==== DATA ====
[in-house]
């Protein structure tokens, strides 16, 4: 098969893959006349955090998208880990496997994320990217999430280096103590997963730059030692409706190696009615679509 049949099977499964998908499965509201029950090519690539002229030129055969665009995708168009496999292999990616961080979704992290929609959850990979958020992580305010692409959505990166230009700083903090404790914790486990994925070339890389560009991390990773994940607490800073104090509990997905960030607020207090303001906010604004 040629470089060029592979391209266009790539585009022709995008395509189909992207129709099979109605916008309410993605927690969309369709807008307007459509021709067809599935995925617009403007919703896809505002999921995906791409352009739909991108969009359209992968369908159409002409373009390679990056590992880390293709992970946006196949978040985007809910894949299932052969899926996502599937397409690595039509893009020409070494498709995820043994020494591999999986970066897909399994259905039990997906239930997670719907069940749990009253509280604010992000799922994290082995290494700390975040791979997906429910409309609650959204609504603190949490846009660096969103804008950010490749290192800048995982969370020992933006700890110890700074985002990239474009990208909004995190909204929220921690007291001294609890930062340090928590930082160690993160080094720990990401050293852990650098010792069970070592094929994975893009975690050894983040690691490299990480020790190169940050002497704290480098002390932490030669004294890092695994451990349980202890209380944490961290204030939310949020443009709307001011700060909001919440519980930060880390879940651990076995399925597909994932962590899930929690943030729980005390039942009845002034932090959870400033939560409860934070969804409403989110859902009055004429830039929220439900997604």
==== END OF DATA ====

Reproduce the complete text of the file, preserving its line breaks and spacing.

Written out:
[in-house]
């Protein structure tokens, strides 16, 4: 098969893959006349955090998208880990496997994320990217999430280096103590997963730059030692409706190696009615679509 049949099977499964998908499965509201029950090519690539002229030129055969665009995708168009496999292999990616961080979704992290929609959850990979958020992580305010692409959505990166230009700083903090404790914790486990994925070339890389560009991390990773994940607490800073104090509990997905960030607020207090303001906010604004 040629470089060029592979391209266009790539585009022709995008395509189909992207129709099979109605916008309410993605927690969309369709807008307007459509021709067809599935995925617009403007919703896809505002999921995906791409352009739909991108969009359209992968369908159409002409373009390679990056590992880390293709992970946006196949978040985007809910894949299932052969899926996502599937397409690595039509893009020409070494498709995820043994020494591999999986970066897909399994259905039990997906239930997670719907069940749990009253509280604010992000799922994290082995290494700390975040791979997906429910409309609650959204609504603190949490846009660096969103804008950010490749290192800048995982969370020992933006700890110890700074985002990239474009990208909004995190909204929220921690007291001294609890930062340090928590930082160690993160080094720990990401050293852990650098010792069970070592094929994975893009975690050894983040690691490299990480020790190169940050002497704290480098002390932490030669004294890092695994451990349980202890209380944490961290204030939310949020443009709307001011700060909001919440519980930060880390879940651990076995399925597909994932962590899930929690943030729980005390039942009845002034932090959870400033939560409860934070969804409403989110859902009055004429830039929220439900997604």